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Cloth Diapering for Beginners

Beginners Guide to the Not-so-complicated Lifestyle

Switching from disposable to cloth diapers has been such a success for my family and I.  I was fortunate enough to have cloth diapers handed to me but at the time I knew nothing about them.  After researching and reading how the wash routine is specified to your washer and water hardness, all the many different brands and inserts, I was even more confused than when I knew nothing!  I honestly was so close to not even trying but I am so glad I did (and so is my bank account). 

I realized it's really not as complicated as people make it seem.  Luckily I had joined the Fluff Love and CD Science group on Facebook.  They were super helpful in finding a wash routine and offering advice. Whenever I got lost I would refer to them or their website, which I highly recommend.

With cloth diapers, you save a ton of money in the long run by not buying disposables.  However you will feel like you do laundry every single day, and you might need to if you don't have enough cloth diapers.  I would buy about 25 if you are diapering a newborn and a little less for older babies.  This would allow you to do laundry every other day.  

Before you start, I would recommend you research different brands and styles of cloth diapers.  You may want to order some of each style and different brands to see which ones work best for you.  They do leak if you don't change them frequently enough or if not properly fitted on your little one.  Also purchase wet bags!  This is where you'll place those dirty diapers you change away from home.

You will need to test your water hardness level.  If your water is too hard, you will need to add softener to your wash.  You can purchase a water testing kit at most home convenience stores like Walmart and Home Depot.  It is important to test the water directly from your washer in order to get accurate results.

Once you've determined if you have hard or soft water, you can begin looking up a wash routine.  These are determined based on the type of washer you own and the hardness of your water. The Fluff Love Facebook page can help you find a specific wash routine.  Most recommend running a cold cycle first to loosen any junk left in the diapers. There is no specific way to dry cloth diapers.  I tend to air dry to save money on electric, but you can easily toss them in the dryer.  You can also hang them outside to sun bleach stains!

Picking a detergent is mainly based on your personal preferences; just make sure you avoid those that contain fabric softener.  Fluff Love University has a detergent index that is very helpful.  Personally I prefer Purex powder detergent, as it is less than $4 at Walmart!  Seventh Generation powder is also on the top of my list.  It's more pricey, but I'm all for the natural ingredients.

WIPES.  You can always use disposable wipes, however if you are on a tight budget you can make your own.  I received a ton of baby washcloths at my baby shower, so I turned some into wipes.  You can also make your own by sewing together pieces of fabric.  Amazon has a ton of options if you want to purchase them.  You can even cut paper towel rolls in half and place them in a baby wipe container!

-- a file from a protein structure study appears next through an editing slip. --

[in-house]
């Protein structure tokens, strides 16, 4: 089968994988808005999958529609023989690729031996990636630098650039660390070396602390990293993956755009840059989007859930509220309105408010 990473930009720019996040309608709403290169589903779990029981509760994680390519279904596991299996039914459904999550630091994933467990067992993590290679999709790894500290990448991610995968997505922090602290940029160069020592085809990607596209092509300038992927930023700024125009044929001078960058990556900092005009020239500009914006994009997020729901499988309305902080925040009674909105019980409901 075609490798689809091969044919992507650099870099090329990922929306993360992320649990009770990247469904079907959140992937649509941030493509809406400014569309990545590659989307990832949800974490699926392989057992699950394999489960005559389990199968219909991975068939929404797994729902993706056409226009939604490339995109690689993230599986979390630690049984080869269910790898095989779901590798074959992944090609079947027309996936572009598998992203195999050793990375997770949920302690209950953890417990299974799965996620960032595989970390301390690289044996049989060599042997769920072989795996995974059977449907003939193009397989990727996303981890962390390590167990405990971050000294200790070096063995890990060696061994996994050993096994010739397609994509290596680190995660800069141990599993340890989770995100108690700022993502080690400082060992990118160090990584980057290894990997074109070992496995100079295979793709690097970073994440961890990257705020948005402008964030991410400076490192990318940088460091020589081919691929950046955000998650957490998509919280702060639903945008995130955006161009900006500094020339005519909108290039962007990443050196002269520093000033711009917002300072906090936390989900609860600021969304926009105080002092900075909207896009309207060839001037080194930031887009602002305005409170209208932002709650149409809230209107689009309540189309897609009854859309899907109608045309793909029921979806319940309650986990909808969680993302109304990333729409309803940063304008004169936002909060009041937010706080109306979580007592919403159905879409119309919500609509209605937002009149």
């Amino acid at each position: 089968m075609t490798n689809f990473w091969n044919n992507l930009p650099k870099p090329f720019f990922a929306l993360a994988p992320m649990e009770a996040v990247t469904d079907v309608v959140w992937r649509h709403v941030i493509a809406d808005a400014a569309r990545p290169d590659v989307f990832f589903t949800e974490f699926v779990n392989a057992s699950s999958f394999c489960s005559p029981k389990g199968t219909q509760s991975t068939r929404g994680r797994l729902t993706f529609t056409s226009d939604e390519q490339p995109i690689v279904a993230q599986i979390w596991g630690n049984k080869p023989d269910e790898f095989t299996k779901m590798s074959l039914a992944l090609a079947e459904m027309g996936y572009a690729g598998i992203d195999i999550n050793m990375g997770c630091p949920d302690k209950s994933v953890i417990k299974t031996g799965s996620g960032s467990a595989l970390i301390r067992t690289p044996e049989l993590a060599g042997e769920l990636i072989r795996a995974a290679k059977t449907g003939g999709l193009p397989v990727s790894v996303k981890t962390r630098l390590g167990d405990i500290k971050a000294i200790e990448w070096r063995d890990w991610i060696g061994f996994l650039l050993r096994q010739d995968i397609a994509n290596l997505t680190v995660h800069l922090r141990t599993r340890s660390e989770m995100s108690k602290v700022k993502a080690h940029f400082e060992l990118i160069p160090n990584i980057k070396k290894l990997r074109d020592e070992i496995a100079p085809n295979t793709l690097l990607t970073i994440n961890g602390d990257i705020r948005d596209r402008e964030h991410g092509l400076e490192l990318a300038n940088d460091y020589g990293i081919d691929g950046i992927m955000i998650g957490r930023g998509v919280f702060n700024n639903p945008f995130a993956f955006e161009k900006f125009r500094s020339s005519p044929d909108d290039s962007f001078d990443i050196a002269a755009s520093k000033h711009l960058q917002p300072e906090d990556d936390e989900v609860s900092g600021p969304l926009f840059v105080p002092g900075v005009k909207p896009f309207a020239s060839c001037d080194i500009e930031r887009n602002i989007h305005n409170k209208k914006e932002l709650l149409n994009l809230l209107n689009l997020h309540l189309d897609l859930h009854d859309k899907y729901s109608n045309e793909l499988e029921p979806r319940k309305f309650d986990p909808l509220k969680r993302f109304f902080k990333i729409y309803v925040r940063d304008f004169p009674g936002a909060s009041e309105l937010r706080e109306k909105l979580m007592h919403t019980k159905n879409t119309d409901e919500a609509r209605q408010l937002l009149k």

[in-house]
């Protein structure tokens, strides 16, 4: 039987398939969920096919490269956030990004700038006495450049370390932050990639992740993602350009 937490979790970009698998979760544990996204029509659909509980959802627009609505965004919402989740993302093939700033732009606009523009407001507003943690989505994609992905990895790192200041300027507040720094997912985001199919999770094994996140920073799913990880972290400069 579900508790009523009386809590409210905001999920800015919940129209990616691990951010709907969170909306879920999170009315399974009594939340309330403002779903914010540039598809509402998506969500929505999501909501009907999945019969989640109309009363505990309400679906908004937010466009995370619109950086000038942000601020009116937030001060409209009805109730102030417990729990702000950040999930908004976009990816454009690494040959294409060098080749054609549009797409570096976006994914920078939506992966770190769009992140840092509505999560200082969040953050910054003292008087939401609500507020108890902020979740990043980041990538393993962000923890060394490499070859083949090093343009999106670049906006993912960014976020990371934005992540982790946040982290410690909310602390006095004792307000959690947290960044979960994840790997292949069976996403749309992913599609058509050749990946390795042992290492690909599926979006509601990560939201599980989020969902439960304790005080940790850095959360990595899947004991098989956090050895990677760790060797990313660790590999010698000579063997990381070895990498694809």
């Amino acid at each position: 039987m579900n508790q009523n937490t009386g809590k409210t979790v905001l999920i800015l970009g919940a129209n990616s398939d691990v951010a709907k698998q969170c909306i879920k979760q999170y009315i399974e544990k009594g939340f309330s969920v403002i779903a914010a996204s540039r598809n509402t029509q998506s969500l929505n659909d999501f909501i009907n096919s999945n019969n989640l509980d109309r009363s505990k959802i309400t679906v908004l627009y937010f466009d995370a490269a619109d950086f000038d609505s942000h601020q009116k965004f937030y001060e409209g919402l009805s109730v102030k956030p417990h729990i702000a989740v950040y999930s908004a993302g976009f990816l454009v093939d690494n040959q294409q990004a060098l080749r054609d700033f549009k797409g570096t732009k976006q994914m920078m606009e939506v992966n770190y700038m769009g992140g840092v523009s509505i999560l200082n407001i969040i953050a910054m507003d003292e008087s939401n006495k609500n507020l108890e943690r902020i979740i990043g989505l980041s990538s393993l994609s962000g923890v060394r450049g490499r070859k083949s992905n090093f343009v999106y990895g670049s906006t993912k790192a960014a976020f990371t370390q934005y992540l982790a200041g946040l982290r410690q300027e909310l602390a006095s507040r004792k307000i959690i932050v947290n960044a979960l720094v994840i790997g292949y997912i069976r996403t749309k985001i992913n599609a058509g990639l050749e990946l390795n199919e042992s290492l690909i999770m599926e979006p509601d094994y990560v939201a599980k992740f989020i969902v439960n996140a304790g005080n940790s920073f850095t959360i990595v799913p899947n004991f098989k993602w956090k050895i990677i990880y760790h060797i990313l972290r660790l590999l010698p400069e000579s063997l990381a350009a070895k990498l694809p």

Most name brand baby wipes contain chemicals, fragrances, and other ingredients that can be harmful to baby's health in the long run.  By making natural wipes you can control what they contain.  There are different ingredients you can choose, but I find that using coconut oil and baby wash works best.  Mix in some water and wa-la! I found this concoction on OneCrazyMom and have stuck with it ever since.  The average person spends roughly $400 a year on baby wipes and, in my opinion, that is such an insane amount to spend on something to wipe a butt.  Think simple, think smart!

You can store your dirty diapers in wet bags.  Another option is purchasing a hands-free trash can with a lid and lining it with waterproof material.  You can even use an old pillow case; just remember to toss the liner in the wash, too.  For poopy diapers it is recommended that you buy a sprayer that hooks onto your toilet.  These are fairly reasonably priced and lifesavers for those nasty diaper moments.  Just simply spray the diaper off into the toilet and toss it in your pail.  If your baby is breastfed, his poop is 100% water soluble and doesn't need to be rinsed! 

Cloth diapering is totally worth it for so many reasons.  It may seem expensive at first but your big savings really comes during the second year.  Other parents will be out buying disposables and you will already have your stock of cloth.  Unless you can't stop buying all the adorable prints, like myself.  Not to mention if you have another child you won't have to purchase any at all. And let's face it—raising a child is expensive on many levels, so any way to cut costs is a huge plus! 

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Cloth Diapering for Beginners
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